One of the goals of our New Student Orientation (NSO) family session is to help identify some talking topics for parents and students that warrant discussion prior to the beginning of the first year of the collegiate experience. We are sharing a few sample questions and topics based on our collective experiences in working with first-year students.
Below is just a sampling of the types of discussions we recommend that you have with your student prior to their beginning classes and throughout their transition to college/adulthood. Having important discussions prior to the beginning of the academic year allows for you and your student to attempt to come to an agreement regarding how issues or concerns may be handled as well as how your student may make a positive overall transition to the University.
Will your student attend Welcome Weekend, scheduled to begin the Friday before classes start, regardless of where the student will be living?
How does your student envision spending their time outside of class?
Most students are only in class for a maximum of 18-20 hours per week out of the 168 total hours in a week. That leaves a lot of free time! Hint: they should seriously consider getting involved in at least one out-of-class experience:
- Join a student organization
- Play on an athletic team
- Participate in intramurals and/or recreational sports
- Work with faculty on a research project.
There is much learning which takes place in college, and it doesn’t just take place in a formal classroom setting.
What are your hopes/fears about the college experience?
What are you excited about? What are you nervous about? (It is perfectly natural to feel both of these things.)
What are your expectations regarding the conduct/behavior of your student while they are at college?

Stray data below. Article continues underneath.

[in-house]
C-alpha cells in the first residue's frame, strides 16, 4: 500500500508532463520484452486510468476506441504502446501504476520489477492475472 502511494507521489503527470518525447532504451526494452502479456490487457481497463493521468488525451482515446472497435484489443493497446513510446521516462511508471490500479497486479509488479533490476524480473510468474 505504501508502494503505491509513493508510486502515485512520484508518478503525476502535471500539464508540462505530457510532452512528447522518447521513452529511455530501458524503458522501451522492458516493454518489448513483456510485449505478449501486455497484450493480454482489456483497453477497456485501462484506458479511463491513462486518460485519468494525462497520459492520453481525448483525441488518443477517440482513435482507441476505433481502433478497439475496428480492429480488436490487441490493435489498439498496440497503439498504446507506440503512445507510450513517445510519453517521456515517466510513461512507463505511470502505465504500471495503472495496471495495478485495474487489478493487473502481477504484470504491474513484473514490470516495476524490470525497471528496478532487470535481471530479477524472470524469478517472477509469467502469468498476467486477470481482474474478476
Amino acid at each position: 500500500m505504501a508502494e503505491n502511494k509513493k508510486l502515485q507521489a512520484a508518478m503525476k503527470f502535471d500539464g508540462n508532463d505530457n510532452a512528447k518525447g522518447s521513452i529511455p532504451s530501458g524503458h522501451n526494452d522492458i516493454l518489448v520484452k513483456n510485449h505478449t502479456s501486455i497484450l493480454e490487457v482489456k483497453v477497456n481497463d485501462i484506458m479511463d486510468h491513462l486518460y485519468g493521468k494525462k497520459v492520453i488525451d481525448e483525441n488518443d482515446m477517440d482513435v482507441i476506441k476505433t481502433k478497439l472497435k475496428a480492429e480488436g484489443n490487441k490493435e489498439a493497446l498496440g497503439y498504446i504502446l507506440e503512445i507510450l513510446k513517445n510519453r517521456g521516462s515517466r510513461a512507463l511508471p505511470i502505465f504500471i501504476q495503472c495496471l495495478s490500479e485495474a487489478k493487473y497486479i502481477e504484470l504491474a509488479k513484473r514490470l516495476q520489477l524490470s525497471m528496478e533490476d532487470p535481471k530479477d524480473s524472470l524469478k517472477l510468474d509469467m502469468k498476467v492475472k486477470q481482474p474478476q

What will happen if they get into trouble? Are they aware that Penn State has a Code of Conduct that outlines what is expected of them as students? Have they actually read it?
What are your thoughts about fraternity and sorority life?
Under what circumstances would you be comfortable with your student joining one of these groups?
How will your student handle issues that may arise within their living environment?
Many students are not experienced with living in a community such as a residence hall or apartment. Will they be able to handle disagreements with their roommate(s)? Will they be able to negotiate and share as appropriate and respectfully and civilly work out disagreements?
What type of budget does your student have to spend on groceries and activities?
Do they understand the concept of budgeting? What happens if they run out of money? Will they work for wage in their first year as a student? Have they checked out local and/or campus job availability?
If your student is undecided about what academic area they would like to study or “major in”, what steps will they take to help them determine that path?
Have you discussed visitation and communication expectations?
How often do you expect your student will come home to visit? How often do they expect you to visit them? How often do you expect to communicate (text, social media, call, write, etc.) with your student (daily, weekly, see you at Thanksgiving, etc.)? What does your student think is reasonable?
Will your student have a vehicle at Altoona?
Should they let other people borrow it?
If your student is living off-campus in privately owned housing, will they remain on campus between classes to study, attend an event, hang out, etc. or will they go back to their apartment during the break time?
How will this decision impact their transition and overall involvement in the life of the campus?
Have they completed their “homework” prior to coming to campus in August?
The two online modules are PSU SAFE and PSU AWARE.
What are your expectations regarding class attendance and academic performance?
Has your student thought about their strengths and weaknesses academically?
Will they be willing to ask for help as needed? Will they not procrastinate and seek academic help early in the semester as needed?
What if your student was an excellent high school student, but finds they are struggling at the University?
How should they handle this issue? What might be their plan for addressing this concern?
If your student is commuting from home, what agreements have you come to regarding behavior as connected to curfews, going out at later hours, helping out at home, etc.?
What expectations does your student have regarding continuing to live at home?
If your student is living “away” at college, what agreements have you come to regarding behavior when they come home to visit on weekends, holidays and break times?